Twins deserve to move out of Metrodome
April 20, 2007
There is no doubt in my mind that the Twins deserve their new stadium. Never mind about the team's incredible season last year, which is the stuff Hollywood movies are inspired by, or the fact that the Twins have the best pitcher in baseball in Johan Santana, the American League's batting champ, Joe Mauer and the most valuable player, Justin Morneau. Forget about the fact that the Twins are a team in just about every sense of the word —something pretty rare in professional sports lately and are quite entertaining both on the field and in sports columns in the Star Tribune. The Twins deserve a new stadium because the Metrodome is the biggest shithole on the planet and the fans are suffering for it.
That's a bit of an exaggeration, but when you are watching a game and your hard plastic seat is angled toward the outfield rather than the diamond, the knees of the giant behind you are knocking into your head and your neighbor just spilled beer all over your shoes because the cup holder is at a 45 degree angle, shithole doesn't begin to convey how much that place sucks. The whole building is like one big booby trap for opposing teams, which would be great except for the occasional Twin who gets caught up in the snare. The fact that we can manipulate what happens on the field by opening or closing a door is a testament to the Dome's shoddiness and unprofessionalisticism. Apparently there are not enough words in the English language to convey its suckiness. The Twins are good and the fans are great, but there are even more reasons to build a stadium. Baseball is meant to be played outside, and although many people may not think this is a multi-million dollar reason, it's only because they haven't been to an outdoor game. It's magical.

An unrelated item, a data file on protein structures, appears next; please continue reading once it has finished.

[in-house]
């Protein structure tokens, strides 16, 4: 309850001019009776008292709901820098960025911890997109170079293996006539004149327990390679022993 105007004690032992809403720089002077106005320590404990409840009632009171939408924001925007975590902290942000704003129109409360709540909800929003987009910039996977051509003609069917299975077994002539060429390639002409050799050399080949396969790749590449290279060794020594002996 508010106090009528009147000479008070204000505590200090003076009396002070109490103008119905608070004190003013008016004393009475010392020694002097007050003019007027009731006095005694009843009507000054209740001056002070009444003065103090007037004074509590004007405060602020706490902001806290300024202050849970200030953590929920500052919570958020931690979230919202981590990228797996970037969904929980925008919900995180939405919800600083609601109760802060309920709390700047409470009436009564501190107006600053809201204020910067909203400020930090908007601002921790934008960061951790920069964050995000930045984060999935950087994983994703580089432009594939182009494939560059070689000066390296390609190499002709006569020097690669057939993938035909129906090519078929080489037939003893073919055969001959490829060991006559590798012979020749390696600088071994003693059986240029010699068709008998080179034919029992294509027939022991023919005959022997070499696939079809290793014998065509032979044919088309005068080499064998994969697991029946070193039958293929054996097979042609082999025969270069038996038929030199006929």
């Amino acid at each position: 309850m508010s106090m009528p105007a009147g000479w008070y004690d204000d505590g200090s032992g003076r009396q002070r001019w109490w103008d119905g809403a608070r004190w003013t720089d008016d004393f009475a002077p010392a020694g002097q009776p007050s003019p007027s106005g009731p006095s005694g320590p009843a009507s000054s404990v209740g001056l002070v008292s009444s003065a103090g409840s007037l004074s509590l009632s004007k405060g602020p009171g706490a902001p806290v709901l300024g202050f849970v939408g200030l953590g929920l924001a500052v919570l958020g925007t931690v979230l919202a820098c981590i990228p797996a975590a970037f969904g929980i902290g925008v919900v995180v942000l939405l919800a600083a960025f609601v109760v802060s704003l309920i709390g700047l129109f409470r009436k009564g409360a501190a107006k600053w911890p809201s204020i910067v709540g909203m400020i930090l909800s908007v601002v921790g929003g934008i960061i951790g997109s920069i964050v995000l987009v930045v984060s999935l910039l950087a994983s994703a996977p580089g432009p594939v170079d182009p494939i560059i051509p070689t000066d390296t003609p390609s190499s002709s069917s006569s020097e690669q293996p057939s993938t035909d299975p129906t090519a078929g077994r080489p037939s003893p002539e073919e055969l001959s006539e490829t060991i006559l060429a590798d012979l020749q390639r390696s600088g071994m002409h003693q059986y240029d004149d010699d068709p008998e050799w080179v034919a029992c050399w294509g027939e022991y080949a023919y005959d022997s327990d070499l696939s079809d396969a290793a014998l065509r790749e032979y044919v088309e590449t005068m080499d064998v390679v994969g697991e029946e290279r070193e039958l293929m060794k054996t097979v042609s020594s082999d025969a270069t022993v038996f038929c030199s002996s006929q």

But baseball fans are not the only ones who will benefit from the new ballpark. A lot of the ballpark money is going right back into Minnesota, with the hiring of construction workers, plumbers, electricians and so on who are in charge of getting the place up and running. Nearby business will almost certainly see a boost in their income as well, with floods of Twins fans killing time before games and celebrating afterwards. Out-of-town fans will certainly be more inclined to pay for a hotel stay with a nice new ballpark to come to instead of the Metrodome. Businesses making more money will need to hire more people to keep up with the demands and more food and merchandise needs to be shipped in; there's a huge economic chain of reactions all inspired by the excitement of a new ball park. Minnesotans have had the Metrodome so long that gratitude for the new place will certainly be years in wearing off.
You may ask yourself, 'if the Metrodome is so bad, then why do the Vikings still have to play there?'Well, the Dome is set up primarily for football, so some of the discomforts of a Twins' game don't apply. But the Dome still is not a great football facility, and in a few years Minnesotans are going to have a new football stadium to worry about. I think it would be in everyone's best interest if we spaced the construction of these sports complexes apart as much as we can. As a sports fan, it's easy for me to agree to any stadium plans, because new buildings are always fun. But even if you don't like sports at all, there still should be some appreciation for the revenue the sports industry brings to a city. Athletes make big money because people pay big money to see them and those people deserve to be accommodated. Nobody wants to eat filet mignon at a McDonald's, and I don't want to see my team in the baseball abyss known as the Metrodome.
Cassie Rodgers is a student at UW-River Falls.